With the all-new Elantra, Hyundai is taking a fresh crack at the tiny executive sedan segment, which is currently dominated by the Toyota Corolla and the Skoda Octavia. It’s a segment most of other manufacturers have given up on because of small volumes. Hyundai doesn’t seem to think so. Though the sales numbers maybe small, the Elantra is an important brand builder for the Korean company.
The car is about to be launched in India next month at an estimated Rs 17 lakh, and here’s what it’s all about.
At first glance, I miss the flowing lines and stance of the earlier Elantra. But the new car is attractive in its own right, and looks like an evolution of the last one.
Up front, the strong ‘V’ of the bonnet and headlights perfectly converge into an upright, Audi-like hexagonal grille. The new front-end also makes the car look more compact, despite it actually being longer than before. The rear too looks quite attractive, especially with the LED inserts in the tail-lights.
The new Elantra’s suspension has been improved for a better ride, and now, there’s also a ‘Drive Mode’ system that has three settings — Normal, Eco and Sport. This system alters the car’s steering and the engine’s responsiveness, depending on the mode you choose.
Six-airbags come as standard in most markets, and there are a host of driver aids and safety systems — a blind spot detection system and radar-based cruise control, to name a few. But what exactly we’ll get on the India-spec car, however, isn’t clear yet.
Setting off from rest in the new Elantra is a smooth affair and it surprisingly offers a better driving experience than many of its Japanese competitors. The cabin is now more silent, a fact that’s evident at highway speeds.
It feels stable and solid at speed and there is no nervousness. The Elantra tucks into corners quite effortlessly and even the brakes deliver a confidence-inspiring bite.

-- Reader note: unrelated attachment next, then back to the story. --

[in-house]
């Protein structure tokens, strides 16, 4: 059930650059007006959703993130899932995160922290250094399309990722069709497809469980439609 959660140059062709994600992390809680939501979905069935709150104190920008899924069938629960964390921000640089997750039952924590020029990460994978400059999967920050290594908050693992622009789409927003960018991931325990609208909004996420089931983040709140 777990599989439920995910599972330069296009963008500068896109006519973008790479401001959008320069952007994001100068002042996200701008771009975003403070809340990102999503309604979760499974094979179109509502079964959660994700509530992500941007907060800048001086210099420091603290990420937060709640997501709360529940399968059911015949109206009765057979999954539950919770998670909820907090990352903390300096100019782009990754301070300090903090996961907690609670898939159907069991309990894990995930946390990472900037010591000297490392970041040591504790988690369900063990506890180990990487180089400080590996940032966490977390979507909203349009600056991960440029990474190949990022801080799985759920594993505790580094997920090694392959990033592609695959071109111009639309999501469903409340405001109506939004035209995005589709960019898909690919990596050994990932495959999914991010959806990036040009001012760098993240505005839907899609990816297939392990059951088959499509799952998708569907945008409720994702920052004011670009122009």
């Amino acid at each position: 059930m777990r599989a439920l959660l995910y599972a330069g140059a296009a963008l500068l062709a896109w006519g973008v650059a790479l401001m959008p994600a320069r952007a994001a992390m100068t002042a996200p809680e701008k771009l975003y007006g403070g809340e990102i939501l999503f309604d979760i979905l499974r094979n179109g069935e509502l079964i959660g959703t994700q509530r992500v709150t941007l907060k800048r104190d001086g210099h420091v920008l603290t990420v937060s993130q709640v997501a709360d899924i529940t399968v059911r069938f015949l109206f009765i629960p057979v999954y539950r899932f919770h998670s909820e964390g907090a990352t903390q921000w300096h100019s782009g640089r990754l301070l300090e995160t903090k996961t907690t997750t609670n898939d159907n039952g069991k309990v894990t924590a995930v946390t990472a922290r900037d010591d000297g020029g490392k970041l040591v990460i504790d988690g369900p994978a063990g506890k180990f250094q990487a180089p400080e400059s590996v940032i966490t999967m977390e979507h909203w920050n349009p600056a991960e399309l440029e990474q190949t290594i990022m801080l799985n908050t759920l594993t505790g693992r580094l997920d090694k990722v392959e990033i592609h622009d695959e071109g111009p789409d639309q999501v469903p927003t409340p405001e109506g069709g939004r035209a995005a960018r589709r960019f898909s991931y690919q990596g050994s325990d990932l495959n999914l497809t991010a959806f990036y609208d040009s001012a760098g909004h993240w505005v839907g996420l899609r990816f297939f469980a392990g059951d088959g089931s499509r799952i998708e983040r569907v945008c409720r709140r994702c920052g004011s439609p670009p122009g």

Yes, the steering is quite lifeless and doesn’t give you enough feedback from the road but for most purposes, it’s pretty direct and accurate.
Even the ride is pretty good; the Elantra sponges up surface imperfections quite easily. It, however, isn’t as good over the bigger potholes. For the Indian market, a beefier, stiffer suspension is expected.
What was lacking on the Elantra , was a bit of performance. This motor isn’t impressive when driven enthusiastically. Also, the six-speed automatic is slow when downshifting. However, the good news is that Hyundai plans on bringing a peppier 149hp 2.0-litre engine to India – and this is likely to come with a nicer twin-clutch auto gearbox.
As on most Hyundais, the cabin’s built to a very high standard, and is lavishly equipped. The electric front seats are wide, large and supportive, and even get a memory function, and so, you can get comfortable in the driver’s seat in a jiffy. At the rear, although you’re sat a bit low, there’s a fair amount of legroom. What could be an issue for taller passengers, is the headroom, owing to the sloping roof.
While the earlier Elantra’s interior had a fairly outlandish design, this new car is almost Germanic, both in its attention to detail and form. The instrument panel, centre console and steering wheel look neat and the fit, finish and build is nearly as good as on Skoda or VW cars. Even functionality is great. You get ventilated seats as on the earlier car, and the Elantra gets another unique feature; Hyundai’s Smart Trunk system. Stand next to the boot for a bit with just the key in your pocket, and it will flash its tail-lights twice at you and open up.
In all, Hyundai’s new Elantra is a big step forward over the earlier car. The new design is sure to attract many potential buyers, the cabin is well built and comfortable and the Hyundai, with its new engine for India, is likely to be fun to drive as well.
Yes, it’s up against established cars like the Skoda Octavia and the Toyota Corolla. But as a package, the new Elantra is likely to be a much more competitive executive sedan and a more compelling buy.